France has been at the forefront of the blockchain revolution in Europe. As early as 2016, the first definition of “blockchain” made its way into French law, thanks to an ordinance that included two provisions that allowed the use of blockchain technology for a specific type of zero-coupon bond called a “mini-bond” (minibon). Another ordinance, a year later, made the use of blockchain technology legal for a broader range of financial instruments. While France is pioneering a blockchain legal framework, there are no examples to date of public sector applications or use cases of the technology. This is likely to change in the coming months as the country moves into the second stage of its blockchain policy. As French finance minister Bruno Le Maire explained at an interview with the French business magazine Capital: “We will begin a second phase of this strategy, aimed at facilitating the implementation of blockchain technology in all sectors of the economy. The work carried out in recent months, with the entire ecosystem, has identified several new areas: deploy blockchain in French industrial sectors; fund innovative blockchain projects; assist projects that may have any questions, in particular in the legal and regulatory aspect. All planned actions will be put in place by the end of the year to be at the forefront of technological, security and sovereignty issues.”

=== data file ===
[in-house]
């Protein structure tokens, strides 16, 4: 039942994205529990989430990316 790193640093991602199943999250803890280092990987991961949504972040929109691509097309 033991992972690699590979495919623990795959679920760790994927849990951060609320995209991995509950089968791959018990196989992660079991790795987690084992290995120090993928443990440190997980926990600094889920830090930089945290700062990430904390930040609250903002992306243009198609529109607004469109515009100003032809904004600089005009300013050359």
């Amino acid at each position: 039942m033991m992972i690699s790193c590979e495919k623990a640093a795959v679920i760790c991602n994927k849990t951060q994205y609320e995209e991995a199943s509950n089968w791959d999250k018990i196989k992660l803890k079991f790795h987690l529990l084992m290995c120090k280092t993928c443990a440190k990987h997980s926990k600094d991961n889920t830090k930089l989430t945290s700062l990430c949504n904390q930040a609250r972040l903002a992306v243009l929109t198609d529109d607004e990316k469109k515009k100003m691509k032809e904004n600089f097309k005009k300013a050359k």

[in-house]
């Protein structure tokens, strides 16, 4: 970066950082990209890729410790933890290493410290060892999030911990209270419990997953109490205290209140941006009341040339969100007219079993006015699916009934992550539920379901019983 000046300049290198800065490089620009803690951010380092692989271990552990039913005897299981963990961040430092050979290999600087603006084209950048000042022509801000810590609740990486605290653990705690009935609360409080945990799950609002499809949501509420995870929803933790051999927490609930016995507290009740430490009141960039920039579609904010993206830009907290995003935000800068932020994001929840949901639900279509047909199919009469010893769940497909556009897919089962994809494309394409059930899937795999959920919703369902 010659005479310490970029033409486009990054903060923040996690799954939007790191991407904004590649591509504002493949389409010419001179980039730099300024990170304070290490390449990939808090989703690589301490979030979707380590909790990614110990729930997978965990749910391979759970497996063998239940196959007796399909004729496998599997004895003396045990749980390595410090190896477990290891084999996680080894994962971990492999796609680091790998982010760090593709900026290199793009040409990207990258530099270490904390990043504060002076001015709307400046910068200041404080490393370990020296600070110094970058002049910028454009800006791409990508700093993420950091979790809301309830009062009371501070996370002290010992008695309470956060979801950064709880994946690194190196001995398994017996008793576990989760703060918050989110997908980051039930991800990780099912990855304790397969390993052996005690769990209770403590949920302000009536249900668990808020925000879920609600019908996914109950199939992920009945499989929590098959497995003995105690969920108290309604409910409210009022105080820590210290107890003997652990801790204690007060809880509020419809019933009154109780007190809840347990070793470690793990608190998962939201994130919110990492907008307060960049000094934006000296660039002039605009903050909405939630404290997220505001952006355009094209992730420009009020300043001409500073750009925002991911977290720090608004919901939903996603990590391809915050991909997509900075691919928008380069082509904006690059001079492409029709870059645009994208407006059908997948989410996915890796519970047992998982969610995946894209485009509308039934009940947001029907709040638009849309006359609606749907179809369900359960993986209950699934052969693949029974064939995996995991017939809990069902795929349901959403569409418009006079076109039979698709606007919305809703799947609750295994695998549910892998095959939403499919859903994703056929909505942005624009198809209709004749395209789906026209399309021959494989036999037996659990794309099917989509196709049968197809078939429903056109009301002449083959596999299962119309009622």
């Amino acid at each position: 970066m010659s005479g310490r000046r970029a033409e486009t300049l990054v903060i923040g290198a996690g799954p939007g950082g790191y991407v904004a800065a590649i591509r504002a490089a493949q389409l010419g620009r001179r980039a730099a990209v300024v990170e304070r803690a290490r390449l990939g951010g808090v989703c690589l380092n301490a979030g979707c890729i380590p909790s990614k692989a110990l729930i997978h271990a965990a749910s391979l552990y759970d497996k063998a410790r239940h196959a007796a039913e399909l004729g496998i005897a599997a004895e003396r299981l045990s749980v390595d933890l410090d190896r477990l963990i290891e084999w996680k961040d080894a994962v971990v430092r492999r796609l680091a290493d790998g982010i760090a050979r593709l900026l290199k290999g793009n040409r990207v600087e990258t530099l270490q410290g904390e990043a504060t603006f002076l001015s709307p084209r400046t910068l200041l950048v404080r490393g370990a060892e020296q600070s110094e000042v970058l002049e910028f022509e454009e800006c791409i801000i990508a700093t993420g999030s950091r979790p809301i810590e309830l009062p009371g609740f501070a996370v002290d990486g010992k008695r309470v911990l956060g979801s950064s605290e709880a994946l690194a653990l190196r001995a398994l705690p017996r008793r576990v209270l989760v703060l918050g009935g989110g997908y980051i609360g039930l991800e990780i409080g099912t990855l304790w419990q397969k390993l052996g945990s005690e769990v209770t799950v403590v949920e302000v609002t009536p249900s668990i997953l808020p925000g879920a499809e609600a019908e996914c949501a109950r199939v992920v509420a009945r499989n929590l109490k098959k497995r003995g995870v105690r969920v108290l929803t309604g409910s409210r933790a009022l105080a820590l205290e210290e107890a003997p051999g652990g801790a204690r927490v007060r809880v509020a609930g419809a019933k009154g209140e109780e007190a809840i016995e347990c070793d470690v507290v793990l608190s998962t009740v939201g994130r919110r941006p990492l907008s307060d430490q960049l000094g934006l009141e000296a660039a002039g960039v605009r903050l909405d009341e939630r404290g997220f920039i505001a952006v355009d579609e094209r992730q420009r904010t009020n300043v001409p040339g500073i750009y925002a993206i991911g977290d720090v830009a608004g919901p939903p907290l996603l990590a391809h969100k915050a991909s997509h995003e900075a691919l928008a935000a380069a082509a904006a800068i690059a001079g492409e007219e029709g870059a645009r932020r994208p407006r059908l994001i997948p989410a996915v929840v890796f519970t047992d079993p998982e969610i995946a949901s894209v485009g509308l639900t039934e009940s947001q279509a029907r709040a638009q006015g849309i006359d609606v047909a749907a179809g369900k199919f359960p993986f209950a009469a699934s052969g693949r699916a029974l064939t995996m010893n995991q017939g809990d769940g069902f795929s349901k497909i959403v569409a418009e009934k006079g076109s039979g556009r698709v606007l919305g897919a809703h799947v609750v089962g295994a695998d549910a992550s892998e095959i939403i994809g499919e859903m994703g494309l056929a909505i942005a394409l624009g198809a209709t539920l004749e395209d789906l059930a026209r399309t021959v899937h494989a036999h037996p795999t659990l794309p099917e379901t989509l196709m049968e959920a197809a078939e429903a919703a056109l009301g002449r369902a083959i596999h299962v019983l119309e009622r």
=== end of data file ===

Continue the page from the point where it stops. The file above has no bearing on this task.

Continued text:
PACTE Bill On 11 April 2019, the French National Assembly adopted the PACTE draft Bill (Action Plan for Business Growth and Transformation) at its final reading. The new law establishes a framework for fundraising via the issuance of initial coin offerings (ICOs) and digital assets services providers (DASPs). Once enacted, the law will provide:
• An optional visa regime for ICOs;
• An optional license for DASPs;
• Mandatory registration for two activities (providing digital assets custody services to third parties or purchasing/selling digital assets in exchange for legal tender);
• Possibility for certain funds to invest in digital assets;
• Investor protection requirements.

Optional visa regime for ICOs

The law will enable project initiators who so wish to submit their information document to the Autorité des Marchés Financiers (AMF) for an optional visa that will be issued on condition that they meet certain requirements. These requirements are designed to provide investors with better information and protection and are as follows:
● the obligation for the issuer of the tokens to be incorporated as a legal entity established or registered in France;
● the provision of an information document that will provide all relevant information on the token offer, the project to be financed and the company;
● the setting up of a system for monitoring and safeguarding the assets raised during the offer;
● compliance with the anti-money laundering and terrorist financing rules. The visa remains optional and the raising of funds without AMF visa will continue to be legal in France. However, issuers who have not received the AMF visa will not be able to use general solicitation.

Optional license for DASPs